From CNET News.com: Google on Thursday released an application called My Track that turns the T-Mobile G1 Android phone into a full-fledged GPS receiver.
The free software can record tracks showing where you've been, display them on a map, show elevation gains and losses, and share data with various online services.
As a geography buff, I have to confess that this one of the first applications that actually got me excited. I carry a Garmin standalone GPS device so I can geotag my photos and keep track of my trips, but My Tracks one-ups it in several ways.
For one thing, it's a phone and therefore much more likely to be toted at all times, not just on dedicated occasions. But more important, it's an Internet-enabled device, which means it shows my position on Google Maps--either map mode or satellite image mode, not just the feeble and expensive Garmin Maps--as long as it can find the Internet. Track data can be saved not just as a GPX file, but also uploaded and shared with Google Maps. And statistics can be uploaded into Google Docs spreadsheets or even Twittered (for example using the Twidroid application).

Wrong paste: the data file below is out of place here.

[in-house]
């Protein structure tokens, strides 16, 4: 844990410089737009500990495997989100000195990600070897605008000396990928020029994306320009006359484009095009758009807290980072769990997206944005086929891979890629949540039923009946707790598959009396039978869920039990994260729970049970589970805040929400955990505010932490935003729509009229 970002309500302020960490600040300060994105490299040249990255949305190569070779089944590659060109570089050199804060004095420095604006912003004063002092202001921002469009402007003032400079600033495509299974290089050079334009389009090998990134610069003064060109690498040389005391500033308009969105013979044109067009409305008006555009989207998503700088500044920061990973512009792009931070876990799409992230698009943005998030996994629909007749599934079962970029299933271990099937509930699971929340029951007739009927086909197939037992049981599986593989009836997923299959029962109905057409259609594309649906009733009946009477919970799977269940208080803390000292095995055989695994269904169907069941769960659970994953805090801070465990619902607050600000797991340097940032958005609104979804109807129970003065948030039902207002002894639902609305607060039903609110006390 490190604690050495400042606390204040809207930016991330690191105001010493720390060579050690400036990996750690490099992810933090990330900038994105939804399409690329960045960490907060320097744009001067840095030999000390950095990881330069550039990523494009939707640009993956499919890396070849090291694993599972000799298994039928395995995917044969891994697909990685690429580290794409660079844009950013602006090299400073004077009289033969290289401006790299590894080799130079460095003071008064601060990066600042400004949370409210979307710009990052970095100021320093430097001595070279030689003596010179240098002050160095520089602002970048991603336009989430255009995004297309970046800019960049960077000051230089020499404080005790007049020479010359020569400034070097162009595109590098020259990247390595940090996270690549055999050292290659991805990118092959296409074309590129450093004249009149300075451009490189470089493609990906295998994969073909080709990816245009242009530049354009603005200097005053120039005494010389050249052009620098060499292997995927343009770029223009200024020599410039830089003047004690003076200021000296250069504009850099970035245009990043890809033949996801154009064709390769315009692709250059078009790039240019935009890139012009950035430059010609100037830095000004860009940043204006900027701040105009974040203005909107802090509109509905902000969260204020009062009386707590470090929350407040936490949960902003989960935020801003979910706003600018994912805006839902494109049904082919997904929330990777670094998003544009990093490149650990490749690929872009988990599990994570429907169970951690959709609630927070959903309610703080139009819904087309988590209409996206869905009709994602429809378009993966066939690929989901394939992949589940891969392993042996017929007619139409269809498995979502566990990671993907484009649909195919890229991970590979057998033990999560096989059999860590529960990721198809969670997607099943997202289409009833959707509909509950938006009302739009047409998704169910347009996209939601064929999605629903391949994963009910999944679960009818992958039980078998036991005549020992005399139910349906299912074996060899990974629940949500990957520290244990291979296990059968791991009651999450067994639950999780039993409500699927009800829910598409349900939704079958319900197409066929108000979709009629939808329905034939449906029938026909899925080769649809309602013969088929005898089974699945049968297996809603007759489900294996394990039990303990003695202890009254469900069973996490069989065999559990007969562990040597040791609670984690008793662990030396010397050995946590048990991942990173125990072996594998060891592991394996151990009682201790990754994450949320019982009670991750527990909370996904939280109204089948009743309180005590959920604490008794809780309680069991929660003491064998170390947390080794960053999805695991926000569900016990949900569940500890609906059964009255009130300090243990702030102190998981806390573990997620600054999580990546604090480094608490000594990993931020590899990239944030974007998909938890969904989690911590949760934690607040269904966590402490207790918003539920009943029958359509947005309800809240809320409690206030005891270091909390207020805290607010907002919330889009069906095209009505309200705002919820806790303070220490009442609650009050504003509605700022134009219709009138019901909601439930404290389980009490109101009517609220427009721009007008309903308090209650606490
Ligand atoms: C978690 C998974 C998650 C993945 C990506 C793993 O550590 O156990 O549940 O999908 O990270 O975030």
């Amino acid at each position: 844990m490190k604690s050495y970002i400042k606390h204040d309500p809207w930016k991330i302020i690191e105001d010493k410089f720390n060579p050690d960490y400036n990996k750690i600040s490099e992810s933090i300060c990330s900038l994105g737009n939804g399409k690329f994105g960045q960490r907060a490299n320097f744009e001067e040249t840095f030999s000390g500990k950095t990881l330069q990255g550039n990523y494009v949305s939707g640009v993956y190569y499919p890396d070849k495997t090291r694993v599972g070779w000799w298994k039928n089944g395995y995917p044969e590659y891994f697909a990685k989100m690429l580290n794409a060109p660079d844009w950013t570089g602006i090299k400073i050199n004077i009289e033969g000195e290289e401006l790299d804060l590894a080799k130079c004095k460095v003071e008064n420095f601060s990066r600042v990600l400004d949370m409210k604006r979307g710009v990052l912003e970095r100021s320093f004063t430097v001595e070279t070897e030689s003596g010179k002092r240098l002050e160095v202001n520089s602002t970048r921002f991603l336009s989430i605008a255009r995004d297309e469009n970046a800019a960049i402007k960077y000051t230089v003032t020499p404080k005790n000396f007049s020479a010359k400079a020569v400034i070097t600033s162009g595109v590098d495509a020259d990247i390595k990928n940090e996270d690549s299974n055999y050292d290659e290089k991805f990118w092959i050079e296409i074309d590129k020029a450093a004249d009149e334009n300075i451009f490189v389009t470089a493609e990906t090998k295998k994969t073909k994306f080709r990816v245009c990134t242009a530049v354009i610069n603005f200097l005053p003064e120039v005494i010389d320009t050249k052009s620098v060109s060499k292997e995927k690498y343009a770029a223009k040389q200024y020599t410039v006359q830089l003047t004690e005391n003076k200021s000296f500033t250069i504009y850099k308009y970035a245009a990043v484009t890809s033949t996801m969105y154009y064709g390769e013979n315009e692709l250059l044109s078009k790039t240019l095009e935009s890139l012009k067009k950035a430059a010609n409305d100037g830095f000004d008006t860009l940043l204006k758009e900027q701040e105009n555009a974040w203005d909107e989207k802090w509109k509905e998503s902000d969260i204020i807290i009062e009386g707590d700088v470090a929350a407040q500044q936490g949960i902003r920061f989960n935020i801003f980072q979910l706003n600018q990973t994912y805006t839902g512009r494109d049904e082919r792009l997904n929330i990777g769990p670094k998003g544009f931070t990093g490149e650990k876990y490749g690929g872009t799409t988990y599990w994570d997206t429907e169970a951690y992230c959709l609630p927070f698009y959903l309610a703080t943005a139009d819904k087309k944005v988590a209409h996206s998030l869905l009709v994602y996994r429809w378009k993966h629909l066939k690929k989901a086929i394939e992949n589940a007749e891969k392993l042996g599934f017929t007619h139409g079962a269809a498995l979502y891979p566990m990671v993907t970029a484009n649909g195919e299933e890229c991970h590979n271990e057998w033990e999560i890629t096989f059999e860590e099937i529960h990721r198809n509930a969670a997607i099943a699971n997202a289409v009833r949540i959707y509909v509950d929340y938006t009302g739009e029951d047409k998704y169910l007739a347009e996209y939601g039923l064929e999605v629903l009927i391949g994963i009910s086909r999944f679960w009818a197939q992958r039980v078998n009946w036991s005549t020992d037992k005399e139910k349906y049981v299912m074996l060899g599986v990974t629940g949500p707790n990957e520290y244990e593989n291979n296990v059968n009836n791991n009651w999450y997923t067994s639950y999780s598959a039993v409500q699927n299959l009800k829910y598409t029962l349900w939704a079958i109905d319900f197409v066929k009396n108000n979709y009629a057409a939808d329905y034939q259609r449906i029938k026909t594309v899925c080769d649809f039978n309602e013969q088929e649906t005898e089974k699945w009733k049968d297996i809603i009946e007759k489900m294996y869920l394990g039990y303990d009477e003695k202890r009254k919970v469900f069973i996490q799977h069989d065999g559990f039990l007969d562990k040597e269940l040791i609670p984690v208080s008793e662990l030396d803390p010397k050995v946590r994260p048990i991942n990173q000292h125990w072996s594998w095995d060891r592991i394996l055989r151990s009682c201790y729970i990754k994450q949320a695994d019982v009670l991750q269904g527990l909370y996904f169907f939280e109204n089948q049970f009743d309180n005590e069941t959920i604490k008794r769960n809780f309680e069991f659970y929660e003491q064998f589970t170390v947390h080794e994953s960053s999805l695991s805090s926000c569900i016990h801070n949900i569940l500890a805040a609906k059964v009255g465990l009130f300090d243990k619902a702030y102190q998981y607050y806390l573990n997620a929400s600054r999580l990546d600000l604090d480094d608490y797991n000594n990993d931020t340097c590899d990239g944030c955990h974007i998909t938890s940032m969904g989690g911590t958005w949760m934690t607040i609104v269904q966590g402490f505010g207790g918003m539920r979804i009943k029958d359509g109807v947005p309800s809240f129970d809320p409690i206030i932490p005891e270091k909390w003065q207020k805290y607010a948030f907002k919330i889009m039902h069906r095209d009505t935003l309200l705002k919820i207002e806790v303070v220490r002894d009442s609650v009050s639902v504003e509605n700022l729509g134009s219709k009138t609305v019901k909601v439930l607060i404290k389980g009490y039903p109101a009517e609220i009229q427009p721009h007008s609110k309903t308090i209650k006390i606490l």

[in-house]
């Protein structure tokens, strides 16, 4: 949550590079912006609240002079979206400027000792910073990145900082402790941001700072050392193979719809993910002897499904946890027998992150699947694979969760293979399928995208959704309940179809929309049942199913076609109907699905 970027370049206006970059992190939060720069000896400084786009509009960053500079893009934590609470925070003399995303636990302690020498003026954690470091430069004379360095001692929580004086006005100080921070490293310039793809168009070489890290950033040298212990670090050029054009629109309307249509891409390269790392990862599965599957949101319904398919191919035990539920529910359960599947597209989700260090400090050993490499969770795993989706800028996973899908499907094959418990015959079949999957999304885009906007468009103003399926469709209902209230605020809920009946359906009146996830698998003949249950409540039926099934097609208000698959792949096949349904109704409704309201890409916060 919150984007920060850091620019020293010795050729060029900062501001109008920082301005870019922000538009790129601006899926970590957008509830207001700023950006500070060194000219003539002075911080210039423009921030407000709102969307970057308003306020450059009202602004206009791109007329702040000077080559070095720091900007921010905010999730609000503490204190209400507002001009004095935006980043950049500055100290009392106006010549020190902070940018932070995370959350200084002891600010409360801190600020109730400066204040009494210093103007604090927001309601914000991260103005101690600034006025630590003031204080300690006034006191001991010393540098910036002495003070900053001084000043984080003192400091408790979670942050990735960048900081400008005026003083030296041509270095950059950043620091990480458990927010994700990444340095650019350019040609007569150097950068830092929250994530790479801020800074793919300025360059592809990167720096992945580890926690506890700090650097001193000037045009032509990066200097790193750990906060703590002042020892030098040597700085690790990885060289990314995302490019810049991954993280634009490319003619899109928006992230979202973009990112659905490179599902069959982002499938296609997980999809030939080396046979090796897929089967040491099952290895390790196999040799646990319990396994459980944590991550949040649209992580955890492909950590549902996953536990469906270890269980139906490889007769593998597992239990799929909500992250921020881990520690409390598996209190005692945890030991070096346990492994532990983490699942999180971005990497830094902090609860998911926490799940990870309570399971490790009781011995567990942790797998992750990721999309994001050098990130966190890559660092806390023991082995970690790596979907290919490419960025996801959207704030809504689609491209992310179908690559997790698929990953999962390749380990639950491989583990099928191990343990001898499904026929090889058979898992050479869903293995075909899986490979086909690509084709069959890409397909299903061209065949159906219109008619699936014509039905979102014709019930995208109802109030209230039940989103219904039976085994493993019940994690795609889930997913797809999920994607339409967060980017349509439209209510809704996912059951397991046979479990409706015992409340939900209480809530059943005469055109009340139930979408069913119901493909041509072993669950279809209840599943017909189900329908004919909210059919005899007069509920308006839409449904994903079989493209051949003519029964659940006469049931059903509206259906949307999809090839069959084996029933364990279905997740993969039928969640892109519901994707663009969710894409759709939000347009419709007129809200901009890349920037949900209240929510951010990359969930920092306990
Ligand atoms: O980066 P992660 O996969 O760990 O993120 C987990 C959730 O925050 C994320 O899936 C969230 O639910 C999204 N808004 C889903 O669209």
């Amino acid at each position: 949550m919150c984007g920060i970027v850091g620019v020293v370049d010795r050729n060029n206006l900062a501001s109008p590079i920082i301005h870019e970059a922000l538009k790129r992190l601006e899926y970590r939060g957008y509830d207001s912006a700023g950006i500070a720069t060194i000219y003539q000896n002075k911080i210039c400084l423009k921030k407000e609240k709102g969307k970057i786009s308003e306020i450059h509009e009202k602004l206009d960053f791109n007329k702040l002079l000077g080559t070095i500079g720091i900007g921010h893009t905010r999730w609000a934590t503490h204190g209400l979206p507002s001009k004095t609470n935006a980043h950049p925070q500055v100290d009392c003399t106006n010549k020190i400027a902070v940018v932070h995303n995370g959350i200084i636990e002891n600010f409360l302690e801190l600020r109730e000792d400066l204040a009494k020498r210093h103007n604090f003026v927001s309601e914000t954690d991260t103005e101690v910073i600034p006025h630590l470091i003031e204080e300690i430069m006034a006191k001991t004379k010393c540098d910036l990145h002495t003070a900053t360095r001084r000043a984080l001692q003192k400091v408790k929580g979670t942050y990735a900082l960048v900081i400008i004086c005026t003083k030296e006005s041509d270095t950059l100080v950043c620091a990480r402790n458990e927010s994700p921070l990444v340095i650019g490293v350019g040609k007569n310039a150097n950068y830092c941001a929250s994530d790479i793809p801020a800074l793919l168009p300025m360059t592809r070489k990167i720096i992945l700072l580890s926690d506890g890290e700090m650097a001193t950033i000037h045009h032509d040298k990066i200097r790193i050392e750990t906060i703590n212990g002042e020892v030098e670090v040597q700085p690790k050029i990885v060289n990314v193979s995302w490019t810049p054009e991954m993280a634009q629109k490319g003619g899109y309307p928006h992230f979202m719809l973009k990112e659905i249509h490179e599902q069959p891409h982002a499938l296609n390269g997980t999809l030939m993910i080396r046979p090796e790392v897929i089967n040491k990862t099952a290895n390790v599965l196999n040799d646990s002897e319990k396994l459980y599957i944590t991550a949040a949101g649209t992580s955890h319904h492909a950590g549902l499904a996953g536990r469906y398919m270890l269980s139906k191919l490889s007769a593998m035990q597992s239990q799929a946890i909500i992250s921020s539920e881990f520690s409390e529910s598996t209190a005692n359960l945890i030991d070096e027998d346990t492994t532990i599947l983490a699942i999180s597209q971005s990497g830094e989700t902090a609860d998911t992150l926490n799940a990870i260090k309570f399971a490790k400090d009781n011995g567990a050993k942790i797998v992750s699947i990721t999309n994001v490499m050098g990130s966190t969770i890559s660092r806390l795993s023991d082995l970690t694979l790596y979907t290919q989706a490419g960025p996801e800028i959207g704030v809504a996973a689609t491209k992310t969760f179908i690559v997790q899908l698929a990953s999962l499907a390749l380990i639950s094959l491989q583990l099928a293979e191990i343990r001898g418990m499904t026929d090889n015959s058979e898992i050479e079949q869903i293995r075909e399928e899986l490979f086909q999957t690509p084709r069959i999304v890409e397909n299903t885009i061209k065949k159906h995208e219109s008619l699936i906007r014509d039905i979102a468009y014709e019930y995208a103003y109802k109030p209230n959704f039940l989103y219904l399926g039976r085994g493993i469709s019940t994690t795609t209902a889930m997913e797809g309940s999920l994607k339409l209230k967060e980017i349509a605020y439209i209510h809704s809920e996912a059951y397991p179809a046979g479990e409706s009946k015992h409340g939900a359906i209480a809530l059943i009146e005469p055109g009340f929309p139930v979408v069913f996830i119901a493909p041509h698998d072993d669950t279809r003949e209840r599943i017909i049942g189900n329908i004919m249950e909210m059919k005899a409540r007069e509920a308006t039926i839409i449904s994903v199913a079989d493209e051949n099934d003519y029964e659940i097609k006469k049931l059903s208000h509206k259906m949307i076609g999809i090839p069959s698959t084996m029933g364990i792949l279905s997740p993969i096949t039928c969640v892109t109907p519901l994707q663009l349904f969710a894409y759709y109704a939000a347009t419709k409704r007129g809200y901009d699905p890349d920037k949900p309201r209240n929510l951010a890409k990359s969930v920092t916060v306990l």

In a blog post announcing My Tracks, Dylan Casey, a Google product manager and former professional cyclist, said the software began as a 20 percent project--the ideas Google lets its engineers pursue when not working on their official job assignments.
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